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Cedar Roof vs. Asphalt Shingle Roof

Updated: Apr 13


Few features are more important on a residential property than the roof. As the part that keeps a home sheltered from rain, snow, sun rays and falling objects, the roof is what makes each home a shelter from the outside.

For a roof to remain intact and drain away rainwater as needed, it must have strong shingles. Here in the U.S., cedar shingles and asphalt shingles are two of the most popular roofing options. But which is better — a cedar roof or an asphalt roof?

Appearance

In the cedar roof vs. asphalt roof debate, one of the most clear-cut distinctions between the two is in their appearance. Since cedar shingles are made from wood, they are favored as a classic roofing option that can complement virtually any style of home. Asphalt, on the other hand, is admired by some for its color variations.

1. The Look of Cedar

As a natural material cut from the lumber of the cedar tree, cedar shingles are among the most timeless and versatile of roofing options available to American homeowners. Derived from a tree native to the Pacific Northwest, cedar has long been a staple of traditional residential roofing throughout the country.

Unlike synthetic materials that are liable to date and visually clash with certain architectural styles, cedar has a visual appeal that lasts throughout the ages. On older homes, cedar is generally considered the ideal and most appropriate roofing choice. Cedar shingles also match well with the style of most newer, modernist homes.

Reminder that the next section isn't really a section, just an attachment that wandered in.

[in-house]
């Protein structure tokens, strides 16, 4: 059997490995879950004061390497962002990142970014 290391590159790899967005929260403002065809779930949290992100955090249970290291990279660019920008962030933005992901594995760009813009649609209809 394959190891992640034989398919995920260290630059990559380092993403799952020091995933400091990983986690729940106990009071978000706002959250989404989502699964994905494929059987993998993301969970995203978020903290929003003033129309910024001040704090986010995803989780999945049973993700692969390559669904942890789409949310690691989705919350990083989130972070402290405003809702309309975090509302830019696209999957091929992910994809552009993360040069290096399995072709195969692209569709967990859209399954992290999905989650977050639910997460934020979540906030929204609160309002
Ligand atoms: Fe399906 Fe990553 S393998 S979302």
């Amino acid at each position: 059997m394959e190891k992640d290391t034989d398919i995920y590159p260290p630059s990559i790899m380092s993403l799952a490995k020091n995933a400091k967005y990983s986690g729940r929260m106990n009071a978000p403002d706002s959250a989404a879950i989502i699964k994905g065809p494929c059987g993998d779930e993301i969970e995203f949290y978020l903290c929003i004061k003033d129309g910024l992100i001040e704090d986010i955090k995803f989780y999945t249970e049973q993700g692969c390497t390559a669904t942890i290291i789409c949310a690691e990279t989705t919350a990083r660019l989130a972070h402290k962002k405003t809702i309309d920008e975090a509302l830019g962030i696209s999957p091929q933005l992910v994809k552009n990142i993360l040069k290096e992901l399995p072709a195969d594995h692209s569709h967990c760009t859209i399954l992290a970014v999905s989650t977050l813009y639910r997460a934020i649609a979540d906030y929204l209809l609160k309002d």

2. The Look of Asphalt

Opinions are divided on the aesthetic merits of asphalt shingles. According to some homeowners, a home sacrifices visual appeal for strictly functional reasons with asphalt roofing. Others claim that the coarse texture and sandy appearance of asphalt give the material its own unique charm that perfectly suits contemporary houses.

On the positive side, asphalt shingles hold onto their original appearance throughout the lifespan of a residential roof. Asphalt is also available in a variety of shades and tones, from sandy grey to brick red. As such, an asphalt roof could visually complement siding of various colors.

Longevity

When homeowners weigh the benefits of cedar shingles vs. asphalt shingles, longevity is one of the foremost concerns. Naturally, people want roofs that will last through the foreseeable span of a residential occupancy. Moreover, people want roofs that will still be intact and attractive to prospective buyers when the time comes to place their properties back on the market.

The average family will occupy the same house for approximately 13 years. Thankfully, cedar and asphalt shingles both surpass that span.

1. The Lifespan of Cedar

Cedar first became a popular housing material due to its strength, which made it capable of withstanding inclement weather and the ravages of time. If properly maintained, cedar shingles can last up to 30 years. With a cedar roof, a house could easily undergo two rounds of occupancy before the time comes for new shingles.